The concourse that Southwest uses at HNL is completely new, built from the ground up beginning in October 2018. The space was originally earmarked for interisland flights for Island Air, but when that carrier went belly up in 2017, the empty lot became an opportunity for Southwest to build gates to its own specifications.
Southwest has four gates at HNL: G7, G8, G9 and G10. And of course, there was plenty of space for the pylons, an integral part of Southwest’s signature boarding style. The carrier has open seating, so all seats are first come, first served, and passengers board according to a group letter and number based on how early they check in. Southwest also offers Early Bird check-in for $15 to $25 that automatically checks passengers in, guaranteeing a solid boarding position. Business Select can be purchased for $30, $40 or $50 per flight and guarantees one of the first 15 boarding positions (A1 through A15).
The entire gate area felt fresh and comfortable, especially compared to the rest of HNL’s T2, all of which was either under construction or extremely dated.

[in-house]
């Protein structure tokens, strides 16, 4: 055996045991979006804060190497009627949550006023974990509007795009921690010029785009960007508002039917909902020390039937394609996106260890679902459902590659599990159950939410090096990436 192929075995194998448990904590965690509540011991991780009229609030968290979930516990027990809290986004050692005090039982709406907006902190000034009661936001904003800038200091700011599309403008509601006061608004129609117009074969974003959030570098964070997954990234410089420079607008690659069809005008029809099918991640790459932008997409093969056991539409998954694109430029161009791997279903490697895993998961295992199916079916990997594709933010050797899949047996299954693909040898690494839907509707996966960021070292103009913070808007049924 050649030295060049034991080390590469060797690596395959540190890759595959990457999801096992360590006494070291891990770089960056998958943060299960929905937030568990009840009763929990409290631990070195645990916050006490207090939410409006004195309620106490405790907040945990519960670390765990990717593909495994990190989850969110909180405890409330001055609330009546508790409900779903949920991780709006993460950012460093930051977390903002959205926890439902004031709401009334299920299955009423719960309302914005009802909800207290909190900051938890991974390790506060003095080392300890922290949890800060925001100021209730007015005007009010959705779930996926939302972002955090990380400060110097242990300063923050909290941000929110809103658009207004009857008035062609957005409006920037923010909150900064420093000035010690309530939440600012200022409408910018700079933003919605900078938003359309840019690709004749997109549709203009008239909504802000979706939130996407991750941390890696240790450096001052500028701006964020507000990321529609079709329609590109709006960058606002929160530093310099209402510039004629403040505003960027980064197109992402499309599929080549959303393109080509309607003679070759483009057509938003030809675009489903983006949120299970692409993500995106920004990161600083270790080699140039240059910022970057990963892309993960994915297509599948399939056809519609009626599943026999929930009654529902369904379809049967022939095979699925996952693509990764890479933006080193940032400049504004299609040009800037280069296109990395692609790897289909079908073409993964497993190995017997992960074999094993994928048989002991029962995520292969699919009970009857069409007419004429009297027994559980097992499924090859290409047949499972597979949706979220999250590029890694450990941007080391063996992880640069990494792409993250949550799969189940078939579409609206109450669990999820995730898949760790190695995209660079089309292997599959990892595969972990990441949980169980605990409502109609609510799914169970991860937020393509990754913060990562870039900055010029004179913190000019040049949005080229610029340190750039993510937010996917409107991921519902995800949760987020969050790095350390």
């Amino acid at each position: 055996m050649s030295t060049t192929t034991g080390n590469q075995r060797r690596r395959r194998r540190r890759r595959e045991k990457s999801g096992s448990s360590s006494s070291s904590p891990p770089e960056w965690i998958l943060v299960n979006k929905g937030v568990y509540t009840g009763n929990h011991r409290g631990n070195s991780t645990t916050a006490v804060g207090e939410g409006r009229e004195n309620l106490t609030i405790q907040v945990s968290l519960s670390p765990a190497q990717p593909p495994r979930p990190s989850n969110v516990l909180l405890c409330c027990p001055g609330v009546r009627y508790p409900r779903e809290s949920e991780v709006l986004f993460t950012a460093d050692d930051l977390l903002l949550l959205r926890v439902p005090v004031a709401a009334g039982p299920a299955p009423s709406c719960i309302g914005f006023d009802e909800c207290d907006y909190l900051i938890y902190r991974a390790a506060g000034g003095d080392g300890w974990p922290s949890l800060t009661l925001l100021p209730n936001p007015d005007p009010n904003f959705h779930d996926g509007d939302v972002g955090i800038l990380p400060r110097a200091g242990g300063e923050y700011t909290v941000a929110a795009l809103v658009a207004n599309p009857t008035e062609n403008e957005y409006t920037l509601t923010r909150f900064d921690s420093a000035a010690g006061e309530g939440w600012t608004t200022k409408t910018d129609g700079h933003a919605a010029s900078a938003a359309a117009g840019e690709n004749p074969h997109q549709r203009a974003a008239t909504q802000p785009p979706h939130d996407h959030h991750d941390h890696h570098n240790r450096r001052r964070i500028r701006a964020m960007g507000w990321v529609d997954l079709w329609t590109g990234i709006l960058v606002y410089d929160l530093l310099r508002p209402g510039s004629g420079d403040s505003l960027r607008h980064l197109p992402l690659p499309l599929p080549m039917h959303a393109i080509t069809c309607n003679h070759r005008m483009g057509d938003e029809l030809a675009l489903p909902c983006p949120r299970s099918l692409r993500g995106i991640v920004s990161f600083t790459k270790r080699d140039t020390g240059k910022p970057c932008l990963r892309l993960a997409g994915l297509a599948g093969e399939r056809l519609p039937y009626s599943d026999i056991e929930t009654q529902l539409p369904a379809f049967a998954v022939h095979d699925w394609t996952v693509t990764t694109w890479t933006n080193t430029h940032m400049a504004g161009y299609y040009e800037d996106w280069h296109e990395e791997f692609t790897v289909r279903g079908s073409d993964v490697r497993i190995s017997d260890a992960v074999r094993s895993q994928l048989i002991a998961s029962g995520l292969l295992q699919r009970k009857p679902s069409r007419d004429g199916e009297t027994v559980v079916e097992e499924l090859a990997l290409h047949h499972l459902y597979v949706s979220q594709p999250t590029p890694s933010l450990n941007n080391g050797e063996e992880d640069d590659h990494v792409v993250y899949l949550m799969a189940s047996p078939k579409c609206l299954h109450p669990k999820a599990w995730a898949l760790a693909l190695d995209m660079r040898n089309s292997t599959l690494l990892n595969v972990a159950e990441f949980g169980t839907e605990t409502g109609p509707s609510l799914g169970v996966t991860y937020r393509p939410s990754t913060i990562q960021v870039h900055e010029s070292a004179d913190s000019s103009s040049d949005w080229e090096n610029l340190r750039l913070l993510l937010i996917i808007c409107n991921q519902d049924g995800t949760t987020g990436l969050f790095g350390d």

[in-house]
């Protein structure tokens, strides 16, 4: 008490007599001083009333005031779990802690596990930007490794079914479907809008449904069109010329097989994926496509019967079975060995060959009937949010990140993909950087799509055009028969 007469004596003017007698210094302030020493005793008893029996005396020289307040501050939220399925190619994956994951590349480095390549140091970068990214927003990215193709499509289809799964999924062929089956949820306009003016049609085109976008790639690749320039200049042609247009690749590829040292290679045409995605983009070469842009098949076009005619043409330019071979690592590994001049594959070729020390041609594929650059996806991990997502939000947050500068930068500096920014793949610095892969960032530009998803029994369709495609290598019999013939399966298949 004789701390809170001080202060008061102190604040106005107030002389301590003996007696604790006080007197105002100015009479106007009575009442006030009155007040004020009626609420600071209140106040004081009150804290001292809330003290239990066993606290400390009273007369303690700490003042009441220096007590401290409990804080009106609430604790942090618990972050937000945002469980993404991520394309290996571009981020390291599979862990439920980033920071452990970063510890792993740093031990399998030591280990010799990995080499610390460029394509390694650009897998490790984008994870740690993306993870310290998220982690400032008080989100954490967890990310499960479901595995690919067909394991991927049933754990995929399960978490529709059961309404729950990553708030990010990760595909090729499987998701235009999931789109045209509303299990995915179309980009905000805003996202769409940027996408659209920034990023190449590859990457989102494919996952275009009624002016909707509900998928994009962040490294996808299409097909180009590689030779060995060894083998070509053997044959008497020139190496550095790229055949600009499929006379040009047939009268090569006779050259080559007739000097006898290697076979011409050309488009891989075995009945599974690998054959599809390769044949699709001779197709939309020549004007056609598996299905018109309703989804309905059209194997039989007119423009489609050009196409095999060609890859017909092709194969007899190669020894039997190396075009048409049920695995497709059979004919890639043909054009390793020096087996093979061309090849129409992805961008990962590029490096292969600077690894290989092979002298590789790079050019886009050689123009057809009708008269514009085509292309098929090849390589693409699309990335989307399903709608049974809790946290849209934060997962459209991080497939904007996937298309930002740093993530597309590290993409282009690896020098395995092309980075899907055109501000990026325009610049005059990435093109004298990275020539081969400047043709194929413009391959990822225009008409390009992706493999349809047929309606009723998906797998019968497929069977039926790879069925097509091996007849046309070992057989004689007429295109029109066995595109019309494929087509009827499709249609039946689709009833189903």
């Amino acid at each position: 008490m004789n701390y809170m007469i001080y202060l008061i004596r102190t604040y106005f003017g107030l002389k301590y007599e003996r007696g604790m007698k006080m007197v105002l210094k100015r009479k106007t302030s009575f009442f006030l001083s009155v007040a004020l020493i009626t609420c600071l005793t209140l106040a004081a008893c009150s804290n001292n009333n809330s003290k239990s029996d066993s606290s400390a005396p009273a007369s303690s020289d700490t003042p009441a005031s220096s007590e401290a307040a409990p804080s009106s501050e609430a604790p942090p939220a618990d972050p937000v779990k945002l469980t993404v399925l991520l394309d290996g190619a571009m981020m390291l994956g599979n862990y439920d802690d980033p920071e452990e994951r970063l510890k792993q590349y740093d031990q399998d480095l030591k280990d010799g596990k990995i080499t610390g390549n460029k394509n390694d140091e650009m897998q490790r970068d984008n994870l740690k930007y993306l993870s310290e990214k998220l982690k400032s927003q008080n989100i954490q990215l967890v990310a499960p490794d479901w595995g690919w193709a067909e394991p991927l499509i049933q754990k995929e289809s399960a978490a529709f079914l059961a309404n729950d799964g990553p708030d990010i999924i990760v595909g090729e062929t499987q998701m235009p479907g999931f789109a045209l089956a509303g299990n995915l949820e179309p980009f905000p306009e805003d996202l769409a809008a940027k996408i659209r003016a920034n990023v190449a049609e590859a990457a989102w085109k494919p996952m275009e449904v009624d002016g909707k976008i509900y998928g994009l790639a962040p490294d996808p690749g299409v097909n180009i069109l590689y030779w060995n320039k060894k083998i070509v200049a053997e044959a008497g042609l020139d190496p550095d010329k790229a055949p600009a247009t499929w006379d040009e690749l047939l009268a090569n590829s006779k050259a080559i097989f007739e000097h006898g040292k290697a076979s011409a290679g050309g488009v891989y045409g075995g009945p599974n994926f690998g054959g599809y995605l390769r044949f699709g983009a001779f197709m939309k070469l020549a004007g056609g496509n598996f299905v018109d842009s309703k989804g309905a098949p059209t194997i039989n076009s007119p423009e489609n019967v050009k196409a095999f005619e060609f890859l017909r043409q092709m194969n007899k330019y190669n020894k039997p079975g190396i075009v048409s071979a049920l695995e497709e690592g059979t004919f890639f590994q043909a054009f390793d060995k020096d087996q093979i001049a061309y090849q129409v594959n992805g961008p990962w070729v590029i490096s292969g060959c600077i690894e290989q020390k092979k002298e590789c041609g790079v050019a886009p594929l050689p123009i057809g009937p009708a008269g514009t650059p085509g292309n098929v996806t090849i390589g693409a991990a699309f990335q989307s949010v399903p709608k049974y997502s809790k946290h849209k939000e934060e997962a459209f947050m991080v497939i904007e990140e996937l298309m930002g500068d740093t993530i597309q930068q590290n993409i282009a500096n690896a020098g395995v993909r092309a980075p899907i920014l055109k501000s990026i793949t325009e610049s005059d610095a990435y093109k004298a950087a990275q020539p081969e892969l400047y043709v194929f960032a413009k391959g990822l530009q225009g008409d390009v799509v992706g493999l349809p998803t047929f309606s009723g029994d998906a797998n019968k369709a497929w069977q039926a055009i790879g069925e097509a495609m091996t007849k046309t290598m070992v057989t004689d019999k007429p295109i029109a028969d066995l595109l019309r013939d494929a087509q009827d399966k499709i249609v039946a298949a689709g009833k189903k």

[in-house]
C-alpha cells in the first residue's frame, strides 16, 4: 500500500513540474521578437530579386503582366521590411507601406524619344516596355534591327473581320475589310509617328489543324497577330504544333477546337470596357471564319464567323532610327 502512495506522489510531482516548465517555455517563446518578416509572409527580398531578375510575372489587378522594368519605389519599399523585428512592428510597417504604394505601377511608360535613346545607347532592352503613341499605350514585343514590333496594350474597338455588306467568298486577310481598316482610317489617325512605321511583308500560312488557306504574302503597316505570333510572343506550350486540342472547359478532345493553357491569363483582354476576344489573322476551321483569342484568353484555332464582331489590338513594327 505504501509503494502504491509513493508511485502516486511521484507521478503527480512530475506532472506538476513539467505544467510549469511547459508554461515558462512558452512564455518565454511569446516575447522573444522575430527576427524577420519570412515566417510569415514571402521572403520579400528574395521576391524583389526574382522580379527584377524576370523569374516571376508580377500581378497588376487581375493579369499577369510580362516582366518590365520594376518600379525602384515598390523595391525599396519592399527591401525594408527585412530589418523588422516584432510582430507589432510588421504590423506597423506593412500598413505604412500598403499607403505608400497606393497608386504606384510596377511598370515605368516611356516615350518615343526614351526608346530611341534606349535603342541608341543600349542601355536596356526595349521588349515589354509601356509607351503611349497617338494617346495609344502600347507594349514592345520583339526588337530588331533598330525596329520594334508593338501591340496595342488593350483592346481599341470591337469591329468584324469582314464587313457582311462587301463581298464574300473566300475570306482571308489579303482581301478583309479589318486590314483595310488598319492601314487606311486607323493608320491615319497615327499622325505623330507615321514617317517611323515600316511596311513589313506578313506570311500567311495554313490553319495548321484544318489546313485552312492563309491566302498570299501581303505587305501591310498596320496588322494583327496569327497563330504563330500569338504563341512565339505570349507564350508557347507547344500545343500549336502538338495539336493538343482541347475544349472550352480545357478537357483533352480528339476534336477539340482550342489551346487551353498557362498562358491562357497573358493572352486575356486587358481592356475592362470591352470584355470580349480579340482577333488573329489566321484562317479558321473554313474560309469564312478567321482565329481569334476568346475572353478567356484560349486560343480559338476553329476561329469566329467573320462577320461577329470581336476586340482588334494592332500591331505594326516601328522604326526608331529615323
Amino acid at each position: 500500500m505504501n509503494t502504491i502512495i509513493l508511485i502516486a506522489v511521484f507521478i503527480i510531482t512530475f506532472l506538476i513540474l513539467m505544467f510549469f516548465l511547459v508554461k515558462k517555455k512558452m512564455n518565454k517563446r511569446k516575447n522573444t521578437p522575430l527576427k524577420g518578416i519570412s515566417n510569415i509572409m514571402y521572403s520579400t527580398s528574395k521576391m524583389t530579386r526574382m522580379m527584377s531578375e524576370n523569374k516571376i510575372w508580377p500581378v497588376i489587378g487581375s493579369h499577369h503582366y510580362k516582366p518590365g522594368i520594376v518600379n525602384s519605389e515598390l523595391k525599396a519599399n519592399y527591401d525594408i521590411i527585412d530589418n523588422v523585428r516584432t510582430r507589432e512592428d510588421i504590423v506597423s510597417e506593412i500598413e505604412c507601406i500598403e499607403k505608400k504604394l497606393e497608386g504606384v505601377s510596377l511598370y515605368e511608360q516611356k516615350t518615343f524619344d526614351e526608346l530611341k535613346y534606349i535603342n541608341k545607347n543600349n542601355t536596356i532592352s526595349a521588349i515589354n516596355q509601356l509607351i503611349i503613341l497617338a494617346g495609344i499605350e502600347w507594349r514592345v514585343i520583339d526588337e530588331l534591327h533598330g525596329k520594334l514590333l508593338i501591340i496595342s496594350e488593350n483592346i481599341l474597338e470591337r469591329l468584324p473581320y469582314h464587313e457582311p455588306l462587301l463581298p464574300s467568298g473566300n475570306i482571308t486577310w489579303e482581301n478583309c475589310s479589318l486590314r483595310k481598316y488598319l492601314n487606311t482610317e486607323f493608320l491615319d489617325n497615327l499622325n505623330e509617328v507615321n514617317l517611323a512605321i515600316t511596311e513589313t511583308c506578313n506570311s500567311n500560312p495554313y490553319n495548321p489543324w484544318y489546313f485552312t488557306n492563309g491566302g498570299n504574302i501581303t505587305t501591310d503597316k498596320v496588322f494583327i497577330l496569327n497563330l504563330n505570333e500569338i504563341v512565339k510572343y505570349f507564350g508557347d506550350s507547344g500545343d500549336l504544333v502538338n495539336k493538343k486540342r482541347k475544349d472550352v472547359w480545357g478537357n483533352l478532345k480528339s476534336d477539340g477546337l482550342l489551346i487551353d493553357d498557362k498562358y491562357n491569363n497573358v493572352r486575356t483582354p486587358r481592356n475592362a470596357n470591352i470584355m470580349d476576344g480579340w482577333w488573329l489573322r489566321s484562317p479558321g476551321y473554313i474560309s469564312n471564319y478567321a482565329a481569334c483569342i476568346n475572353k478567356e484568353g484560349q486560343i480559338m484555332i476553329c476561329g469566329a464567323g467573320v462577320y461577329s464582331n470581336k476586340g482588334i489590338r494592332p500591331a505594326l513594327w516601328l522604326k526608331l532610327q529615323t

There was plenty of seating, with outlets and USB ports scattered throughout. I was able to charge both my laptop and phone without an issue — particularly important because Southwest’s 737-800 planes don’t have outlets available to passengers.
There was also a new Starbucks, which was up and running and a bar featuring Hawaii’s Kona Brewing Co. that had yet to open.
There were festive touches around the gate area to mark the airline’s first passenger flight out of Honolulu. A balloon arch adorned our departure gate, G7.
Live Hawaiian music and cake set the mood for a celebration.
The gate also had large windows looking out at planes parked on the tarmac — a feature sure to delight AvGeeks passing through. Passengers could also watch takeoffs from the runway behind the tarmac. I spotted Southwest’s 738 parked from Sunday’s inaugural flight — the same 6-year-old jet that operated the carrier’s verification flights to Honolulu with the Federal Aviation Administration would also be taking us back to the mainland. At 11:10am, a second Southwest jet also landed: Flight WN808, which was its second-ever passenger jet from OAK to HNL.